Gemma Ray: The Exodus Suite

Music Reviews Gemma Ray
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Gemma Ray: The Exodus Suite

In the literary sense of the word, an epic is much more than an exciting story. It requires highs and lows, obstacles and aid, and a steady, sizable growth in character over the course of some life-changing scenarios. So when British singer, songwriter and multi-instrumentalist Gemma Ray announced her seventh studio album The Exodus Suite as a “52-minute odyssey of epic torch song psychedelia,” she was certainly setting fans and critics up with pretty big expectations. Broken up into two acts, The Exodus Suite undoubtedly plays out as an epic, but never manages to sound disjointed. Genre-bending but with a common gothic ambience throughout, Gemma Ray is equal parts story teller and musician as she skillfully intertwines a diverse collection of 12 independent chapters in the form of songs that stand strong individually, but intensify when put together.

It is not to say that Gemma Ray has ever been anything close to predictable. Her past work always had the same Nick Cave-inspired gothic tinge as shown on The Exodus Suite, but Ray truly comes into herself as never before. Highly indebted to bands from the Beach Boys to Sharon Van Etten, Ray does not reinvent anything, but does carve a distinct niche for herself that few other artists could fit into. The Exodus Suite is her most mature and mysterious work to date, and what’s more rewarding is how we see her grow even just within the album. Down but never defeated, Ray contemplates her defeats on songs such as “There Must Be More Than This” in a true gothic fashion, melding longing and angst with shadowy beauty. An undulating bass line is cut with dissonant guitars, juxtaposed with fluttering keys that set her sights on her potential rather than her uncertainties. The mood of the album changes constantly, from driving to introspective and everywhere in between. Even within individual songs such as “The Original One” and “We Are All Wandering,” Ray takes listeners through her moods and motions and supplies comfort and insight into her own ambiguities.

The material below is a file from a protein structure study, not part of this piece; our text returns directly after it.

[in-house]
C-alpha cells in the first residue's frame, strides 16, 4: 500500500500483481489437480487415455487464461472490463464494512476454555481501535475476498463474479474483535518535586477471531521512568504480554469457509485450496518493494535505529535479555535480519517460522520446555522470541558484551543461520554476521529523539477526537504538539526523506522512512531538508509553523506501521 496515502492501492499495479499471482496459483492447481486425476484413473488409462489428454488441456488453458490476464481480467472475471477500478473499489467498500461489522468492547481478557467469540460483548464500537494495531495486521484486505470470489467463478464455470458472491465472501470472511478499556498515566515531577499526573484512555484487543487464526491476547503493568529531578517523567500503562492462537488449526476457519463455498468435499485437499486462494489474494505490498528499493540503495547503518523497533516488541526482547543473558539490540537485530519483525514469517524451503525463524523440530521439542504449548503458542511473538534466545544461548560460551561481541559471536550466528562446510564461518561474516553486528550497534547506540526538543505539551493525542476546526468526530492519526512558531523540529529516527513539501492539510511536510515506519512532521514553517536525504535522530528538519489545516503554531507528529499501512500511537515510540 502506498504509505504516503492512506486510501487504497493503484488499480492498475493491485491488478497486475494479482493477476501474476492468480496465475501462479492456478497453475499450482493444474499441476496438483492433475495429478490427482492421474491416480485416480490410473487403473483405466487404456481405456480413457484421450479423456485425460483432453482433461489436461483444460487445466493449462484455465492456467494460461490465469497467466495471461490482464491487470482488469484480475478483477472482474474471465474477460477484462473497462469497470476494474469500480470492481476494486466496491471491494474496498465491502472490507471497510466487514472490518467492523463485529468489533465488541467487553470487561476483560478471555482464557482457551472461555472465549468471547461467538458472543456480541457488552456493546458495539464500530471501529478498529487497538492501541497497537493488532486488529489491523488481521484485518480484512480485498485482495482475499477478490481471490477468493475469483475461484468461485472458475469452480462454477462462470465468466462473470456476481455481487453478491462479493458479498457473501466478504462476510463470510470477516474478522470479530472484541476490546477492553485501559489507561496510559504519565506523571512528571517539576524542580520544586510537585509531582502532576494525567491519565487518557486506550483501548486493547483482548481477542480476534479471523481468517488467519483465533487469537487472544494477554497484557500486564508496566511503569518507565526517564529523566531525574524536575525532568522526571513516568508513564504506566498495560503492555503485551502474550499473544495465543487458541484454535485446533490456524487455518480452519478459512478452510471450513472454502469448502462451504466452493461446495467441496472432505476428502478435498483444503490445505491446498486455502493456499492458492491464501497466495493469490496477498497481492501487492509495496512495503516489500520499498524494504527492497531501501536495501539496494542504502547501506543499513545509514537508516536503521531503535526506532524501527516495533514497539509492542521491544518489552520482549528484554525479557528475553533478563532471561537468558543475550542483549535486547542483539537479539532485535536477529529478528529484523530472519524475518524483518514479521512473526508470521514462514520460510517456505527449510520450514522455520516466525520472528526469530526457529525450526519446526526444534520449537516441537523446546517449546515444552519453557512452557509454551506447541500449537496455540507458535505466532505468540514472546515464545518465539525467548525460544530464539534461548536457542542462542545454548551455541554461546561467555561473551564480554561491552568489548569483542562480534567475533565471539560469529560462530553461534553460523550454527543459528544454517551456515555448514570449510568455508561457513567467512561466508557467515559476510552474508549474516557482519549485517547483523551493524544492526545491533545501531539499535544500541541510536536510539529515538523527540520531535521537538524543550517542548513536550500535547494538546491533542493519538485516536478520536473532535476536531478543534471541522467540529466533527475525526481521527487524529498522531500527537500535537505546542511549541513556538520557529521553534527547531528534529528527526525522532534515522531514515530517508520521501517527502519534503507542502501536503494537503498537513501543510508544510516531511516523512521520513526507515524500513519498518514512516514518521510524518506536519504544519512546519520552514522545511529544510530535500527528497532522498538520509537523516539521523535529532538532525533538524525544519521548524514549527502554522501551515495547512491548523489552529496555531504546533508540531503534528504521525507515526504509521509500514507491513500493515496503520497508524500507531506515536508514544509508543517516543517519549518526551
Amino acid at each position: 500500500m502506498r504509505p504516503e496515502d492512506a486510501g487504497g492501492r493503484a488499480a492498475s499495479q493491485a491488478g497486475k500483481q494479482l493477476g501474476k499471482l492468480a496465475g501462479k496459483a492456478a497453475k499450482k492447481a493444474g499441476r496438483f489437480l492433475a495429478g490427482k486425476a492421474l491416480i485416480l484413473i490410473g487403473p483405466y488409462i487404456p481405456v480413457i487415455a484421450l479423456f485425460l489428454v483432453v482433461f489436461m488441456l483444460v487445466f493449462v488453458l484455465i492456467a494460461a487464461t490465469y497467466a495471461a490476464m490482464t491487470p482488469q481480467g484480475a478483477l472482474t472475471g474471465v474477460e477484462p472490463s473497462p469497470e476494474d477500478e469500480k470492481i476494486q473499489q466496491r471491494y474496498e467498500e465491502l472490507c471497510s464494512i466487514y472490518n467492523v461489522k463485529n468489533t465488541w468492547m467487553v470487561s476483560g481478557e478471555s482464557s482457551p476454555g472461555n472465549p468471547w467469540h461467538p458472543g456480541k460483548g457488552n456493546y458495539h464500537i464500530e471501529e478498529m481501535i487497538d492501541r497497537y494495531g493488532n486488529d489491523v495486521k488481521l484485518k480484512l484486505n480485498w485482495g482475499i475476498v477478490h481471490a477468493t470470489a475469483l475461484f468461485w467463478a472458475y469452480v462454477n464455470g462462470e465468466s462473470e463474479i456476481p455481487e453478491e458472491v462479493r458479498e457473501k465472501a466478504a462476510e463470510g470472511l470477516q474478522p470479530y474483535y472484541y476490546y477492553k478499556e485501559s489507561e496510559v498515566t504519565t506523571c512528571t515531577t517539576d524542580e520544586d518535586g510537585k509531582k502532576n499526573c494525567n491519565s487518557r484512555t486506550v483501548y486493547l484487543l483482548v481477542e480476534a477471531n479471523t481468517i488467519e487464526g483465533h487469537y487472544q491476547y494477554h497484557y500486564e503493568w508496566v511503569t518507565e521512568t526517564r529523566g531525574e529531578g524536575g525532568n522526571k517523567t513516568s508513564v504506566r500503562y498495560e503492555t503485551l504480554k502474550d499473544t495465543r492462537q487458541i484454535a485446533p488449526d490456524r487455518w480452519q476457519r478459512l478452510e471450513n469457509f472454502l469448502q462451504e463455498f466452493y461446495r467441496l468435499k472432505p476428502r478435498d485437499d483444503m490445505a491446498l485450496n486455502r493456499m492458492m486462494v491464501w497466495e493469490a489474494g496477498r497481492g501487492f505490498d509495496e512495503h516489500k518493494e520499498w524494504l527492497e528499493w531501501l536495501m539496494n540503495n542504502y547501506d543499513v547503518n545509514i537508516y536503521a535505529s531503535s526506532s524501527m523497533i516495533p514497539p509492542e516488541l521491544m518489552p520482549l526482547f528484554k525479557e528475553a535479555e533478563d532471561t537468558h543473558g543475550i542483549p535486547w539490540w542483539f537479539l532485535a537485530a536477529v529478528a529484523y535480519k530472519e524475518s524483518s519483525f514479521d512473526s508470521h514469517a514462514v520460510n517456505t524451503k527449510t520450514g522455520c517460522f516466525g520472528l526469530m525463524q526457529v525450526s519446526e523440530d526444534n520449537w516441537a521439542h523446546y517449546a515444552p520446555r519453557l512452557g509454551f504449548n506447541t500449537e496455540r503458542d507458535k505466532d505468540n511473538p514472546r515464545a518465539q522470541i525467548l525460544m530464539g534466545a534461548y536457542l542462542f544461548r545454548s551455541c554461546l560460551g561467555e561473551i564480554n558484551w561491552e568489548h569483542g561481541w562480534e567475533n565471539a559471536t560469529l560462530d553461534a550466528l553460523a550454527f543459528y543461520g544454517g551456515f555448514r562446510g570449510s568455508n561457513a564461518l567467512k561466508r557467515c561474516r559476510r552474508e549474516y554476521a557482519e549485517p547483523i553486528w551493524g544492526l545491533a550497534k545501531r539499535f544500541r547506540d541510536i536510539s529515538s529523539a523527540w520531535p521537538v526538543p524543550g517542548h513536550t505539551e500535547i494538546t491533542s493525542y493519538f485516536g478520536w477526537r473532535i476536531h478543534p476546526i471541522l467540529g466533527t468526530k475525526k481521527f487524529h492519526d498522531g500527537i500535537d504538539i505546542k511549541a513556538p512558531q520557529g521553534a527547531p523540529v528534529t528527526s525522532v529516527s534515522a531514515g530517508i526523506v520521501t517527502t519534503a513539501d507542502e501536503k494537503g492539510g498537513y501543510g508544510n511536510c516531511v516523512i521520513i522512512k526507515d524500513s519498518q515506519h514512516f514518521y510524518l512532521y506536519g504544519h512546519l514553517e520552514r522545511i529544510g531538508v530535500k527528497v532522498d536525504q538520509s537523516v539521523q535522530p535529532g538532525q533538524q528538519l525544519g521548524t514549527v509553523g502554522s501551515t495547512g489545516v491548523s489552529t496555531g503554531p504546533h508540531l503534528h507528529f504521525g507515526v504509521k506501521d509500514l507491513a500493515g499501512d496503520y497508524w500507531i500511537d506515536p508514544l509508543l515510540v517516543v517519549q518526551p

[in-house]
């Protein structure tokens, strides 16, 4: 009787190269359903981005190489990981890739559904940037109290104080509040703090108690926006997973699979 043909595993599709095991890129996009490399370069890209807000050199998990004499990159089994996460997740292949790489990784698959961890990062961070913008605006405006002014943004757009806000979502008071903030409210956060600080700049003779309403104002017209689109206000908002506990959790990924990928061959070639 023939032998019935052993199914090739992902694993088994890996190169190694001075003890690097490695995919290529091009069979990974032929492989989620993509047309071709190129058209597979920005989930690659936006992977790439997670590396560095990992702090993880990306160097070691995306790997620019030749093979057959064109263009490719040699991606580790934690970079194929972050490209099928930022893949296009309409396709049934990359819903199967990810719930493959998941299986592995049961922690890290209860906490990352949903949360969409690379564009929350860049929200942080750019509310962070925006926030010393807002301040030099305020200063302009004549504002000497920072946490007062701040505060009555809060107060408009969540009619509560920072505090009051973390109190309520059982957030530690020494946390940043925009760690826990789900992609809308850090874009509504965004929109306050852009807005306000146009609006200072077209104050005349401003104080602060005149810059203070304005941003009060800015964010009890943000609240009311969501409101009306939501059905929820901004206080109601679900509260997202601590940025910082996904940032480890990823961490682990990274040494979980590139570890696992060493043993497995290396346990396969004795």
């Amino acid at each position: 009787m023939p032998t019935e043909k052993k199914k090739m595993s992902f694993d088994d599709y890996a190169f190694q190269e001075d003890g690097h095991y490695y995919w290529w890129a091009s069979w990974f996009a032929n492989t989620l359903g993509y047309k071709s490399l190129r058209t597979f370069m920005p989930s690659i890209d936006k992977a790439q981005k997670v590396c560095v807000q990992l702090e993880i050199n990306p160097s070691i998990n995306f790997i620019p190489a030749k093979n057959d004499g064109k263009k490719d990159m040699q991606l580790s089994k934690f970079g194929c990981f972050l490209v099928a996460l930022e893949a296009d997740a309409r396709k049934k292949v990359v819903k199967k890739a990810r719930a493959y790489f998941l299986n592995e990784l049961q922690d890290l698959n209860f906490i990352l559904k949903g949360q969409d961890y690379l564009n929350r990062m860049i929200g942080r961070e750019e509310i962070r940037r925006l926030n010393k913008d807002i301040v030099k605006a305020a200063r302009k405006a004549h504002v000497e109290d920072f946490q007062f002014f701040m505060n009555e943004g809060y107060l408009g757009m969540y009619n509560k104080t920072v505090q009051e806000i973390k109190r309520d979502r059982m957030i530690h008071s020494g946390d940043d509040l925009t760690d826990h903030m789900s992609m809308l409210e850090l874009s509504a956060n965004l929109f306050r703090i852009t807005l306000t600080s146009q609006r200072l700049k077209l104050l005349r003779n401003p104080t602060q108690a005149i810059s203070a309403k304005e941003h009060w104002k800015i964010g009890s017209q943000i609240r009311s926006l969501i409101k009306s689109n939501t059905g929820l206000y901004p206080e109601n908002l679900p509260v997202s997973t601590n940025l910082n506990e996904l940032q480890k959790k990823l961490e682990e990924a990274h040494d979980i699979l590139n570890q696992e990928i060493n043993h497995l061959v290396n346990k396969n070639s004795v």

Recorded live with 8,000 Syrian refugees living underneath the studio in which The Exodus Suite was recorded, Ray’s personal life becomes politicized, although not inherently so. There is a palpable bleakness around the album as a whole, but Ray’s soft and dreamy vocals cut right through the dark and let the light shine through. The Exodus Suite should be considered a hero’s adventure more than an odyssey as Ray leads us through her highs, lows and rebirth as if we are all on this journey alongside her.